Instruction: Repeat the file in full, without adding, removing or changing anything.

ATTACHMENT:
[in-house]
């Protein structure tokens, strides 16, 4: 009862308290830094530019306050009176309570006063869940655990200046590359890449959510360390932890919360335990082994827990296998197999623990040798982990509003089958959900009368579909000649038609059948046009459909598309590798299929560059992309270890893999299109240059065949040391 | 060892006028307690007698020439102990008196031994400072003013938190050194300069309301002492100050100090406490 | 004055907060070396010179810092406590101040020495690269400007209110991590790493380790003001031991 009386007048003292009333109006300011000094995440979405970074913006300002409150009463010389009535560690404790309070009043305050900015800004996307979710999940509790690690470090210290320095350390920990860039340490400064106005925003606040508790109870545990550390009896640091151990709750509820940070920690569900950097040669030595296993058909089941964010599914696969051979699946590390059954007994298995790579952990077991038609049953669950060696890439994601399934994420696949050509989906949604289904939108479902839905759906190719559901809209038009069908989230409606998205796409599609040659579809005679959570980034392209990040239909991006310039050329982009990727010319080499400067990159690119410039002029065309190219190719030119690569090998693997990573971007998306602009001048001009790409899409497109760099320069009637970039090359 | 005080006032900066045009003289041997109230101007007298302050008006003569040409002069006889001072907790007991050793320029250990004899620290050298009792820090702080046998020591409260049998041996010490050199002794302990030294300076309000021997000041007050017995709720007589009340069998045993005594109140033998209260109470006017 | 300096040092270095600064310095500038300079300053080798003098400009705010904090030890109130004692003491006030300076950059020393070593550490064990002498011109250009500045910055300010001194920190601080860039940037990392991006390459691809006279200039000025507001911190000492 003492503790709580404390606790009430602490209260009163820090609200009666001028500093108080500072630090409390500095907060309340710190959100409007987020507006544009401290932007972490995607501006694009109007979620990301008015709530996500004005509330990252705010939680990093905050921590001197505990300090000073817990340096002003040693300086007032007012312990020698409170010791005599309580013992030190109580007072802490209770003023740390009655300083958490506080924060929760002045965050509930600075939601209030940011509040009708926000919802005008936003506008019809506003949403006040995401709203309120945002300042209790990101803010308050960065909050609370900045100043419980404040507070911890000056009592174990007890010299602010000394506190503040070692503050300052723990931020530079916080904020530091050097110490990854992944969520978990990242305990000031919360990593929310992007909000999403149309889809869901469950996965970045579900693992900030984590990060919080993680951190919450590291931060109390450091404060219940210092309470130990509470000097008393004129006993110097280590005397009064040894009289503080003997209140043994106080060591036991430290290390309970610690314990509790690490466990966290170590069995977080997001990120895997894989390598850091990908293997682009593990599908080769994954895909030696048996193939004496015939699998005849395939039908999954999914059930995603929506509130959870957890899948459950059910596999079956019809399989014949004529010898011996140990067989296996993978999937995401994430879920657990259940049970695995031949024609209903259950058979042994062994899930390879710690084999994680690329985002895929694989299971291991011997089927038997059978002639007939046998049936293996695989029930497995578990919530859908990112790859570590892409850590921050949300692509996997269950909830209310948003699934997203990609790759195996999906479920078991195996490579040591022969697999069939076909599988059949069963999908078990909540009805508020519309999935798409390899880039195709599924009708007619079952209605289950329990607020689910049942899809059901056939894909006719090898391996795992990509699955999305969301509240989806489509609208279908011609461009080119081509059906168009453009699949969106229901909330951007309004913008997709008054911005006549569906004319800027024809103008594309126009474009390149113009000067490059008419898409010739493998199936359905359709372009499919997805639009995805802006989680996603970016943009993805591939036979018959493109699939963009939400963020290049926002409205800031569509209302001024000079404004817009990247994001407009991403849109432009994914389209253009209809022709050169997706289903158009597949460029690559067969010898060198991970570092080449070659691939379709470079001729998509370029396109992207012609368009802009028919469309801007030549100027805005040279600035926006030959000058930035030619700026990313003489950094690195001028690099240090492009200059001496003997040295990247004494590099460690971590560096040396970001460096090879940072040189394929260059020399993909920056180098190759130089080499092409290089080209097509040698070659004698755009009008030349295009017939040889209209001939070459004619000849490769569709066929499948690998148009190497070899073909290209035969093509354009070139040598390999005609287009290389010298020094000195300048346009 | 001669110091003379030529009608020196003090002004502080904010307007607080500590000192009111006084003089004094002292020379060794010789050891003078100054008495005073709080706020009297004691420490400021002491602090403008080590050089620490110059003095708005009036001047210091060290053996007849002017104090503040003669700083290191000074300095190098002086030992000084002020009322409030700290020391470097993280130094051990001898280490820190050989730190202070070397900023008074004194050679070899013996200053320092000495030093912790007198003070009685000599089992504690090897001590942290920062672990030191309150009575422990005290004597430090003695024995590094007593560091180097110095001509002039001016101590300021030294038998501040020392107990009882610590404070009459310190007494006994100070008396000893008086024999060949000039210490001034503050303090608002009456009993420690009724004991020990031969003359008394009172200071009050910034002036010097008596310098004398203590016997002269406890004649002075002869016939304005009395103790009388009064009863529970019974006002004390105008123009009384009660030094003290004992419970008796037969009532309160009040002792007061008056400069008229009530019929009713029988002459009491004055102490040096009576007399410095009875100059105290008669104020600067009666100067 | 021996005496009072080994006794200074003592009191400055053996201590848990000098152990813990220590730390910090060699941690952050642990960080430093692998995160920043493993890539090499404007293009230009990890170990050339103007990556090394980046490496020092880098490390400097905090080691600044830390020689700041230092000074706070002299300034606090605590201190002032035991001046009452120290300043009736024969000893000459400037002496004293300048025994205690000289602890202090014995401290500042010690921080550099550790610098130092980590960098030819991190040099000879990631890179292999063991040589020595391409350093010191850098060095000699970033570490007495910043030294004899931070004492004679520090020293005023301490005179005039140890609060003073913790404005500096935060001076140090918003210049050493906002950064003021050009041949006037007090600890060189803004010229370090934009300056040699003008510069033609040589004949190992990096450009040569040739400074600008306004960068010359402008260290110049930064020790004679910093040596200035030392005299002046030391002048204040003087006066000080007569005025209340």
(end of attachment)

[in-house]
């Protein structure tokens, strides 16, 4: 009862308290830094530019306050009176309570006063869940655990200046590359890449959510360390932890919360335990082994827990296998197999623990040798982990509003089958959900009368579909000649038609059948046009459909598309590798299929560059992309270890893999299109240059065949040391 | 060892006028307690007698020439102990008196031994400072003013938190050194300069309301002492100050100090406490 | 004055907060070396010179810092406590101040020495690269400007209110991590790493380790003001031991 009386007048003292009333109006300011000094995440979405970074913006300002409150009463010389009535560690404790309070009043305050900015800004996307979710999940509790690690470090210290320095350390920990860039340490400064106005925003606040508790109870545990550390009896640091151990709750509820940070920690569900950097040669030595296993058909089941964010599914696969051979699946590390059954007994298995790579952990077991038609049953669950060696890439994601399934994420696949050509989906949604289904939108479902839905759906190719559901809209038009069908989230409606998205796409599609040659579809005679959570980034392209990040239909991006310039050329982009990727010319080499400067990159690119410039002029065309190219190719030119690569090998693997990573971007998306602009001048001009790409899409497109760099320069009637970039090359 | 005080006032900066045009003289041997109230101007007298302050008006003569040409002069006889001072907790007991050793320029250990004899620290050298009792820090702080046998020591409260049998041996010490050199002794302990030294300076309000021997000041007050017995709720007589009340069998045993005594109140033998209260109470006017 | 300096040092270095600064310095500038300079300053080798003098400009705010904090030890109130004692003491006030300076950059020393070593550490064990002498011109250009500045910055300010001194920190601080860039940037990392991006390459691809006279200039000025507001911190000492 003492503790709580404390606790009430602490209260009163820090609200009666001028500093108080500072630090409390500095907060309340710190959100409007987020507006544009401290932007972490995607501006694009109007979620990301008015709530996500004005509330990252705010939680990093905050921590001197505990300090000073817990340096002003040693300086007032007012312990020698409170010791005599309580013992030190109580007072802490209770003023740390009655300083958490506080924060929760002045965050509930600075939601209030940011509040009708926000919802005008936003506008019809506003949403006040995401709203309120945002300042209790990101803010308050960065909050609370900045100043419980404040507070911890000056009592174990007890010299602010000394506190503040070692503050300052723990931020530079916080904020530091050097110490990854992944969520978990990242305990000031919360990593929310992007909000999403149309889809869901469950996965970045579900693992900030984590990060919080993680951190919450590291931060109390450091404060219940210092309470130990509470000097008393004129006993110097280590005397009064040894009289503080003997209140043994106080060591036991430290290390309970610690314990509790690490466990966290170590069995977080997001990120895997894989390598850091990908293997682009593990599908080769994954895909030696048996193939004496015939699998005849395939039908999954999914059930995603929506509130959870957890899948459950059910596999079956019809399989014949004529010898011996140990067989296996993978999937995401994430879920657990259940049970695995031949024609209903259950058979042994062994899930390879710690084999994680690329985002895929694989299971291991011997089927038997059978002639007939046998049936293996695989029930497995578990919530859908990112790859570590892409850590921050949300692509996997269950909830209310948003699934997203990609790759195996999906479920078991195996490579040591022969697999069939076909599988059949069963999908078990909540009805508020519309999935798409390899880039195709599924009708007619079952209605289950329990607020689910049942899809059901056939894909006719090898391996795992990509699955999305969301509240989806489509609208279908011609461009080119081509059906168009453009699949969106229901909330951007309004913008997709008054911005006549569906004319800027024809103008594309126009474009390149113009000067490059008419898409010739493998199936359905359709372009499919997805639009995805802006989680996603970016943009993805591939036979018959493109699939963009939400963020290049926002409205800031569509209302001024000079404004817009990247994001407009991403849109432009994914389209253009209809022709050169997706289903158009597949460029690559067969010898060198991970570092080449070659691939379709470079001729998509370029396109992207012609368009802009028919469309801007030549100027805005040279600035926006030959000058930035030619700026990313003489950094690195001028690099240090492009200059001496003997040295990247004494590099460690971590560096040396970001460096090879940072040189394929260059020399993909920056180098190759130089080499092409290089080209097509040698070659004698755009009008030349295009017939040889209209001939070459004619000849490769569709066929499948690998148009190497070899073909290209035969093509354009070139040598390999005609287009290389010298020094000195300048346009 | 001669110091003379030529009608020196003090002004502080904010307007607080500590000192009111006084003089004094002292020379060794010789050891003078100054008495005073709080706020009297004691420490400021002491602090403008080590050089620490110059003095708005009036001047210091060290053996007849002017104090503040003669700083290191000074300095190098002086030992000084002020009322409030700290020391470097993280130094051990001898280490820190050989730190202070070397900023008074004194050679070899013996200053320092000495030093912790007198003070009685000599089992504690090897001590942290920062672990030191309150009575422990005290004597430090003695024995590094007593560091180097110095001509002039001016101590300021030294038998501040020392107990009882610590404070009459310190007494006994100070008396000893008086024999060949000039210490001034503050303090608002009456009993420690009724004991020990031969003359008394009172200071009050910034002036010097008596310098004398203590016997002269406890004649002075002869016939304005009395103790009388009064009863529970019974006002004390105008123009009384009660030094003290004992419970008796037969009532309160009040002792007061008056400069008229009530019929009713029988002459009491004055102490040096009576007399410095009875100059105290008669104020600067009666100067 | 021996005496009072080994006794200074003592009191400055053996201590848990000098152990813990220590730390910090060699941690952050642990960080430093692998995160920043493993890539090499404007293009230009990890170990050339103007990556090394980046490496020092880098490390400097905090080691600044830390020689700041230092000074706070002299300034606090605590201190002032035991001046009452120290300043009736024969000893000459400037002496004293300048025994205690000289602890202090014995401290500042010690921080550099550790610098130092980590960098030819991190040099000879990631890179292999063991040589020595391409350093010191850098060095000699970033570490007495910043030294004899931070004492004679520090020293005023301490005179005039140890609060003073913790404005500096935060001076140090918003210049050493906002950064003021050009041949006037007090600890060189803004010229370090934009300056040699003008510069033609040589004949190992990096450009040569040739400074600008306004960068010359402008260290110049930064020790004679910093040596200035030392005299002046030391002048204040003087006066000080007569005025209340």